The Editorial Board of the Sun Sentinel joins Sunday’s editorial by Miami Herald, as well as letters from several Congresspersons urging the extension of Temporary Protected Status (TPS) for Haitians. Haitians in the US were granted TPS in 2010 when an earthquake devastated the country, making it inhumane to send them back. Conditions in Haiti have worsened, with Hurricane Matthew in October 2016 leading to an ongoing food crisis, cholera brought by UN peacekeepers in 2010 still rampant, sexual abuse by the peacekeepers and general political instability. But the deadline for TPS is July 22 and there are no signs of whether the Trump administration plans to extend it again. Not only the Haitians with TPS but also their children who were born American and their families who are receiving remittances in Haiti are in an uncertain situation now. TPS should be […]
This article follows volunteer Hugo Castro in Tijuana as he orders and then brings supplies to a shelter there and finds out that all but one of the Haitian migrants living there have left. Apparently, the Mexican government is no longer funding the shelters and as they now rely solely on volunteers and donations, the Pastor heading this particular shelter has asked the migrants to leave. Castro is frustrated, knowing that the migrants have limited alternatives for shelter. He ultimately delivers his carload of supplies to a few other shelters still open in downtown Tijuana. The situation is bleak for the Haitians who travelled miles and miles, often through dangerous areas, to reach the U.S. border before the U.S. decided to resume noncriminal deportations to Haiti. Castro emphasizes that it is up to the people, not political leaders, to effect […]
The quarterly stats for the Haitian Family Reunification Program (HFRP) as of December 31, 2016 are at the link below. They show 3,746 approvals (up from 2,996 the prior quarter), which is the number of approved individuals to whom travel documents have been issued. HFRP began in early 2015 after years of advocacy by IJDH and allies. The idea is to allow Haitians who have been approved for visas to wait for them in the United States with their families, where they can be safer, work, and send remittances back to improve Haiti’s stability. HFRP Data here. Learn more about HFRP.
Our collaborator Soeurette Michel is featured in the latest issue of Le Floridien (along with a lot of reprints of articles related to our work). The profile tells the story of the obstacles Soeurette had to overcome in order to become an attorney and eventually create her own law firm. Soeurette was involved in the Haitian American diaspora cholera brief, which is briefly mentioned. Congratulations to Soeurette! We are honored to work with such a remarkable human rights advocate. Part of the article is below. Read the full article here (page 11). LAW BY ANY MEANS NECESSARY: HOW SHE BECAME A LAWYER “I know I can be what I want to be. If I work hard at it, I’ll be where I want to be.” Jaury Jean-Enard, Le Floridien April 1-15, 2017 Such is the chorus of songwriter Nas’s 2002 song entitled, “I […]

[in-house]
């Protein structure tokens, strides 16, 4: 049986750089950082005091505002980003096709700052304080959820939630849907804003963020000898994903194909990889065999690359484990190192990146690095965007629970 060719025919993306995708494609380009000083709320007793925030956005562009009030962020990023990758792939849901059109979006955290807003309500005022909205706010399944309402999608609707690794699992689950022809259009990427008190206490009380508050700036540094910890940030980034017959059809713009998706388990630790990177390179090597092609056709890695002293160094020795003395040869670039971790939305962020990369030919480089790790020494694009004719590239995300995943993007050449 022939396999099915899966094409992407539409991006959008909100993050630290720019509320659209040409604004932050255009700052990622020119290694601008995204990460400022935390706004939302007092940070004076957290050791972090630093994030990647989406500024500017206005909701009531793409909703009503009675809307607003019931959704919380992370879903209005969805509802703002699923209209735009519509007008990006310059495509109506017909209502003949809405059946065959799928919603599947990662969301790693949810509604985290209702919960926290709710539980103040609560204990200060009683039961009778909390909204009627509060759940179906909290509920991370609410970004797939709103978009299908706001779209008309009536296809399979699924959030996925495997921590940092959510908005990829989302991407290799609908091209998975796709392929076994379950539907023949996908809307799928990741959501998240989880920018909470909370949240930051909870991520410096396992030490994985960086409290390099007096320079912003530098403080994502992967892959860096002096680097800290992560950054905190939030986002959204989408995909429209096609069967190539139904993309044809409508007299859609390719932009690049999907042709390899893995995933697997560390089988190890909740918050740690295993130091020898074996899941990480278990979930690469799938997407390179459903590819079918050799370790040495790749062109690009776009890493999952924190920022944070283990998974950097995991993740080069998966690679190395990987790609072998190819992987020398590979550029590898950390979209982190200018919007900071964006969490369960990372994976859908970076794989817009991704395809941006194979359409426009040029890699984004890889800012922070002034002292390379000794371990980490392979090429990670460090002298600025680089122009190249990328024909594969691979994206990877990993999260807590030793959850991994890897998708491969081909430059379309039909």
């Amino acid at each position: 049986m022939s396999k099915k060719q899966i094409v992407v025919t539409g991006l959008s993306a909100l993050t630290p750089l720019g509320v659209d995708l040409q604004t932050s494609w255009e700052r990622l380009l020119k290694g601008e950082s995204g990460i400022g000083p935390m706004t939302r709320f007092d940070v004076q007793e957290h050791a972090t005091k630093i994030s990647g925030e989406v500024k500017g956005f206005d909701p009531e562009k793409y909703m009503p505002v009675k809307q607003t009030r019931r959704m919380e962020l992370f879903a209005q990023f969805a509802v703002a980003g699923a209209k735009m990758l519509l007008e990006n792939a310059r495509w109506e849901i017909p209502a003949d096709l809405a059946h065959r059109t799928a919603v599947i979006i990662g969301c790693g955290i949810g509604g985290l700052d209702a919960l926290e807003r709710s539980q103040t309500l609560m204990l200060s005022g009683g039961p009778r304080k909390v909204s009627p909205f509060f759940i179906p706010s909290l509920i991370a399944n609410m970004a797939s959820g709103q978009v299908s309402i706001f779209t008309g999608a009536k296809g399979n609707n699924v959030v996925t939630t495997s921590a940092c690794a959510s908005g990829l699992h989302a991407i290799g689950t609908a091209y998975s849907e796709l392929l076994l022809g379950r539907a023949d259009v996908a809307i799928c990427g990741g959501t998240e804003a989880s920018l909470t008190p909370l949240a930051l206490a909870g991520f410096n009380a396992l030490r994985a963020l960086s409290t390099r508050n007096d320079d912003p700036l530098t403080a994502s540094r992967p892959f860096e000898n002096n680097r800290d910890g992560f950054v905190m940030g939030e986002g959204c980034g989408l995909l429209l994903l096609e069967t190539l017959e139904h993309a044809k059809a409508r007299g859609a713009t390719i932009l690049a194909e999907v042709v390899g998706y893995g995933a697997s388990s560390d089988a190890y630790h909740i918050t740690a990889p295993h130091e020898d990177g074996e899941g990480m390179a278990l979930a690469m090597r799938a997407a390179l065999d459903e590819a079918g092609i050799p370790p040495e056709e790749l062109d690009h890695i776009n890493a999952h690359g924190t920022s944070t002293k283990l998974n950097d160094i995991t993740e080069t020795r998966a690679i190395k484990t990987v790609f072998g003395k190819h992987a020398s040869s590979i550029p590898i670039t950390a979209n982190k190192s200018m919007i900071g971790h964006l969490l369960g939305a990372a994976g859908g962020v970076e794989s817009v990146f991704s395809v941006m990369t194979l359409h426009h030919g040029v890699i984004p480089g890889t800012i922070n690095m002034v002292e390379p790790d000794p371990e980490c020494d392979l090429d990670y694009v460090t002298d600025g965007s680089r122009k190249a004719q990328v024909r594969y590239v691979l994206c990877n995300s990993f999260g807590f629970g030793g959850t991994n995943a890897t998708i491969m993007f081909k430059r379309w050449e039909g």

U.S. Senators and Representatives from Florida wrote to U.S. Department of Homeland Security Secretary Kelly asking him to extend Haiti’s TPS designation when the current 18-month period expires on July 22. They emphasized Haiti’s continuing struggle to rebuild after the 2010 earthquake and 2016 Hurricane Matthew, as well as the cholera epidemic. Signatories include US Senators Rubio and Nelson and US Representatives Alcee Hastings, Ileana Ros-Lehtinen, Mario Diaz-Balart, Ted Deutch, Debbie Wasserman Schultz, Carlos Curbelo, Frederica Wilson, and Lois Frankel. Part of the letter is below. Read the full letter here. March 24, 2017 Honorable John F. Kelly Secretary Department of Homeland Security 3801 Nebraska Avenue NW Washington, D.C. 20016 Dear Secretary Kelly: We write to encourage you to exercise your authority under Section 244 of the Immigration and Nationality Act (8 U.S.C. 1254a) to extend Temporary Protected Status (TPS) to Haitian […]
The situation along the northern border of Mexico is approaching a humanitarian crisis, experts say. Thousands of migrants lack shelter, food or any source of income, as uncertainty looms surrounding the possibility of asylum. Many individuals and civil associations are taking the initiative to launch pilot programs to help the dislocated migrants meet their basic needs. Part of the article is shown below. Click HERE for the original article. Thousands Of Deported Haitians And Africans Wait To Cross The Border In Tijuana Aída Chávez, Konbini March 13, 2017 In recent years the number of deportees living in El Bordo zone that forms part of the drainage system from the Tijuana River located at the border with San Diego has escalated to catastrophic levels. According to the National Institute of Migration, this community of deported migrants is formed mainly of Haitian and African refugees, and between 2016 and 2017 reached almost 3,700 […]